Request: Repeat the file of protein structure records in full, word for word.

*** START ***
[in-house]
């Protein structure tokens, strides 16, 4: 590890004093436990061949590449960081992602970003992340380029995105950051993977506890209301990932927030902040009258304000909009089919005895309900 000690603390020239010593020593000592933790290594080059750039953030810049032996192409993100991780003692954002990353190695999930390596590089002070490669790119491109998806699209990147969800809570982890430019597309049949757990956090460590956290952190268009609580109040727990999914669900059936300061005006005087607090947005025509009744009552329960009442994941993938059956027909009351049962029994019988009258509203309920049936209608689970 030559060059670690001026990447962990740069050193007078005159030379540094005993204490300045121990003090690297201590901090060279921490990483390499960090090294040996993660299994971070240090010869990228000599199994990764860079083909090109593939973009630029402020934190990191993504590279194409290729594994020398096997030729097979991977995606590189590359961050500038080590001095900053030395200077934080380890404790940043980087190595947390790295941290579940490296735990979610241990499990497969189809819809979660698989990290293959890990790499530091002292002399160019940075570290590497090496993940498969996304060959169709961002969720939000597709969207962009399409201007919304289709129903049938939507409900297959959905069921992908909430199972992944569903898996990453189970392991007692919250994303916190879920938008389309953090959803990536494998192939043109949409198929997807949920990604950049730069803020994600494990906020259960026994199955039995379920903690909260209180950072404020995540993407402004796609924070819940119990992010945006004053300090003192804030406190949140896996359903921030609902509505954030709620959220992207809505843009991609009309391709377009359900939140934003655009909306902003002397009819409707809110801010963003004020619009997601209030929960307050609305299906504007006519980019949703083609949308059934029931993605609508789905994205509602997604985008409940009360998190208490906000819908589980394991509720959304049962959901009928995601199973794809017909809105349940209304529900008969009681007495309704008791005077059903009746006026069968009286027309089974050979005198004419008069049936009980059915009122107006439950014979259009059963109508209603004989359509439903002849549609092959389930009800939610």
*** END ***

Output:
[in-house]
């Protein structure tokens, strides 16, 4: 590890004093436990061949590449960081992602970003992340380029995105950051993977506890209301990932927030902040009258304000909009089919005895309900 000690603390020239010593020593000592933790290594080059750039953030810049032996192409993100991780003692954002990353190695999930390596590089002070490669790119491109998806699209990147969800809570982890430019597309049949757990956090460590956290952190268009609580109040727990999914669900059936300061005006005087607090947005025509009744009552329960009442994941993938059956027909009351049962029994019988009258509203309920049936209608689970 030559060059670690001026990447962990740069050193007078005159030379540094005993204490300045121990003090690297201590901090060279921490990483390499960090090294040996993660299994971070240090010869990228000599199994990764860079083909090109593939973009630029402020934190990191993504590279194409290729594994020398096997030729097979991977995606590189590359961050500038080590001095900053030395200077934080380890404790940043980087190595947390790295941290579940490296735990979610241990499990497969189809819809979660698989990290293959890990790499530091002292002399160019940075570290590497090496993940498969996304060959169709961002969720939000597709969207962009399409201007919304289709129903049938939507409900297959959905069921992908909430199972992944569903898996990453189970392991007692919250994303916190879920938008389309953090959803990536494998192939043109949409198929997807949920990604950049730069803020994600494990906020259960026994199955039995379920903690909260209180950072404020995540993407402004796609924070819940119990992010945006004053300090003192804030406190949140896996359903921030609902509505954030709620959220992207809505843009991609009309391709377009359900939140934003655009909306902003002397009819409707809110801010963003004020619009997601209030929960307050609305299906504007006519980019949703083609949308059934029931993605609508789905994205509602997604985008409940009360998190208490906000819908589980394991509720959304049962959901009928995601199973794809017909809105349940209304529900008969009681007495309704008791005077059903009746006026069968009286027309089974050979005198004419008069049936009980059915009122107006439950014979259009059963109508209603004989359509439903002849549609092959389930009800939610």